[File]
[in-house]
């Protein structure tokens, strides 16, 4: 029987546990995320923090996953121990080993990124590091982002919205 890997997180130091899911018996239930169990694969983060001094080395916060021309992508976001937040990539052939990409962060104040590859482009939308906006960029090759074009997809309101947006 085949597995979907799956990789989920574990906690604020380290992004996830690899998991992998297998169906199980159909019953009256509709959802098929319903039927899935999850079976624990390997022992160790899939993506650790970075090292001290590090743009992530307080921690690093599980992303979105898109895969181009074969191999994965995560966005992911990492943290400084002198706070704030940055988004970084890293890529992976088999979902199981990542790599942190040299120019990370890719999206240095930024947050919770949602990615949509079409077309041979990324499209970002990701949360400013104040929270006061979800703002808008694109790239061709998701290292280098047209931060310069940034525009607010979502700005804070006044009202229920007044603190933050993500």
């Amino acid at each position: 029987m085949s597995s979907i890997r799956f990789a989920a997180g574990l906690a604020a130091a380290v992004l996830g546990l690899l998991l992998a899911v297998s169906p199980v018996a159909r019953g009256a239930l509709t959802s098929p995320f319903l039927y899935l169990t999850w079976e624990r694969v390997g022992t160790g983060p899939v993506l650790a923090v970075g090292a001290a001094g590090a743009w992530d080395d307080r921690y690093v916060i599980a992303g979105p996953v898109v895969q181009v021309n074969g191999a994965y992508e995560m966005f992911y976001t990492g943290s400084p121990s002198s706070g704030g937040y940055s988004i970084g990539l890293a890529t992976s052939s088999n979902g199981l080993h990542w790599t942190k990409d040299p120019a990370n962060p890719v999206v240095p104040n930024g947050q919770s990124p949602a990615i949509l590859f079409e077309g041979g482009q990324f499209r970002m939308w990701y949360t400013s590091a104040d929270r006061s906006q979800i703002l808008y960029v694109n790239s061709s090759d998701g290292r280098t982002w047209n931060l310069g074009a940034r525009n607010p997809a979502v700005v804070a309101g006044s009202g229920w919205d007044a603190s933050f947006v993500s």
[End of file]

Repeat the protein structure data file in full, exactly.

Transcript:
[in-house]
């Protein structure tokens, strides 16, 4: 029987546990995320923090996953121990080993990124590091982002919205 890997997180130091899911018996239930169990694969983060001094080395916060021309992508976001937040990539052939990409962060104040590859482009939308906006960029090759074009997809309101947006 085949597995979907799956990789989920574990906690604020380290992004996830690899998991992998297998169906199980159909019953009256509709959802098929319903039927899935999850079976624990390997022992160790899939993506650790970075090292001290590090743009992530307080921690690093599980992303979105898109895969181009074969191999994965995560966005992911990492943290400084002198706070704030940055988004970084890293890529992976088999979902199981990542790599942190040299120019990370890719999206240095930024947050919770949602990615949509079409077309041979990324499209970002990701949360400013104040929270006061979800703002808008694109790239061709998701290292280098047209931060310069940034525009607010979502700005804070006044009202229920007044603190933050993500």
């Amino acid at each position: 029987m085949s597995s979907i890997r799956f990789a989920a997180g574990l906690a604020a130091a380290v992004l996830g546990l690899l998991l992998a899911v297998s169906p199980v018996a159909r019953g009256a239930l509709t959802s098929p995320f319903l039927y899935l169990t999850w079976e624990r694969v390997g022992t160790g983060p899939v993506l650790a923090v970075g090292a001290a001094g590090a743009w992530d080395d307080r921690y690093v916060i599980a992303g979105p996953v898109v895969q181009v021309n074969g191999a994965y992508e995560m966005f992911y976001t990492g943290s400084p121990s002198s706070g704030g937040y940055s988004i970084g990539l890293a890529t992976s052939s088999n979902g199981l080993h990542w790599t942190k990409d040299p120019a990370n962060p890719v999206v240095p104040n930024g947050q919770s990124p949602a990615i949509l590859f079409e077309g041979g482009q990324f499209r970002m939308w990701y949360t400013s590091a104040d929270r006061s906006q979800i703002l808008y960029v694109n790239s061709s090759d998701g290292r280098t982002w047209n931060l310069g074009a940034r525009n607010p997809a979502v700005v804070a309101g006044s009202g229920w919205d007044a603190s933050f947006v993500s």